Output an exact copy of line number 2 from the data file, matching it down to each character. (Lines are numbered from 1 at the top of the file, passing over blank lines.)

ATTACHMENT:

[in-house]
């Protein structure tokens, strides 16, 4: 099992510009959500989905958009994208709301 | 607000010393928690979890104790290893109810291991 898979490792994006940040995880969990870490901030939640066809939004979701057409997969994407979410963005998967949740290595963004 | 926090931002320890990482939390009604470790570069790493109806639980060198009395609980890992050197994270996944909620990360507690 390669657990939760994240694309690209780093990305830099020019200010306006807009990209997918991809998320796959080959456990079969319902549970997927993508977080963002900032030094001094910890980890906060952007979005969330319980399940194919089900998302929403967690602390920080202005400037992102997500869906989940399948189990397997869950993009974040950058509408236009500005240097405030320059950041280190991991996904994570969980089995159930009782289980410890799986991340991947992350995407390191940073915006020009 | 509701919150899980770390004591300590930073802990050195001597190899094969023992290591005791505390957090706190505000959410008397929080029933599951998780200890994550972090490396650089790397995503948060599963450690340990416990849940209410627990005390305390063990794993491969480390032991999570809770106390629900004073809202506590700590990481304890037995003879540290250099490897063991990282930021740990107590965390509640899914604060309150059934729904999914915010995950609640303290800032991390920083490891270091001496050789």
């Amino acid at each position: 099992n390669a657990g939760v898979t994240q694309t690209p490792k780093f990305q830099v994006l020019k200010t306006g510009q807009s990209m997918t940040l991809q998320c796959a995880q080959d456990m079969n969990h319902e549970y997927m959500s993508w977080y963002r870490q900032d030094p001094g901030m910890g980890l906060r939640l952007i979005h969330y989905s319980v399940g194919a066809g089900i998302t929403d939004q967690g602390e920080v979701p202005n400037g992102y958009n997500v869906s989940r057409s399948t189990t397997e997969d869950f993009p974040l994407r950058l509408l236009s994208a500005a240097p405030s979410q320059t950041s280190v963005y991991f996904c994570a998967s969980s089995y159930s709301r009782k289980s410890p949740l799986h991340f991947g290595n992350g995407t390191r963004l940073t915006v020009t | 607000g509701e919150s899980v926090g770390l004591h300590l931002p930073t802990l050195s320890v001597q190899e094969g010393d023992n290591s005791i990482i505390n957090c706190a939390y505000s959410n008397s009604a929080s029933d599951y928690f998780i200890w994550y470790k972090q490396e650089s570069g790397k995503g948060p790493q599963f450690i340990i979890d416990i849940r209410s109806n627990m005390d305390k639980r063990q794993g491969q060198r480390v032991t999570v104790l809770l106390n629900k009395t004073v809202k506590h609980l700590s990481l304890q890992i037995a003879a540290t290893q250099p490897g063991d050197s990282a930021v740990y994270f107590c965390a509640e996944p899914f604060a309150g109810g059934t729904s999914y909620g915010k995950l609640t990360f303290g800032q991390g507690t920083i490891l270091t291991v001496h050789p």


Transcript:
């Protein structure tokens, strides 16, 4: 099992510009959500989905958009994208709301 | 607000010393928690979890104790290893109810291991 898979490792994006940040995880969990870490901030939640066809939004979701057409997969994407979410963005998967949740290595963004 | 926090931002320890990482939390009604470790570069790493109806639980060198009395609980890992050197994270996944909620990360507690 390669657990939760994240694309690209780093990305830099020019200010306006807009990209997918991809998320796959080959456990079969319902549970997927993508977080963002900032030094001094910890980890906060952007979005969330319980399940194919089900998302929403967690602390920080202005400037992102997500869906989940399948189990397997869950993009974040950058509408236009500005240097405030320059950041280190991991996904994570969980089995159930009782289980410890799986991340991947992350995407390191940073915006020009 | 509701919150899980770390004591300590930073802990050195001597190899094969023992290591005791505390957090706190505000959410008397929080029933599951998780200890994550972090490396650089790397995503948060599963450690340990416990849940209410627990005390305390063990794993491969480390032991999570809770106390629900004073809202506590700590990481304890037995003879540290250099490897063991990282930021740990107590965390509640899914604060309150059934729904999914915010995950609640303290800032991390920083490891270091001496050789």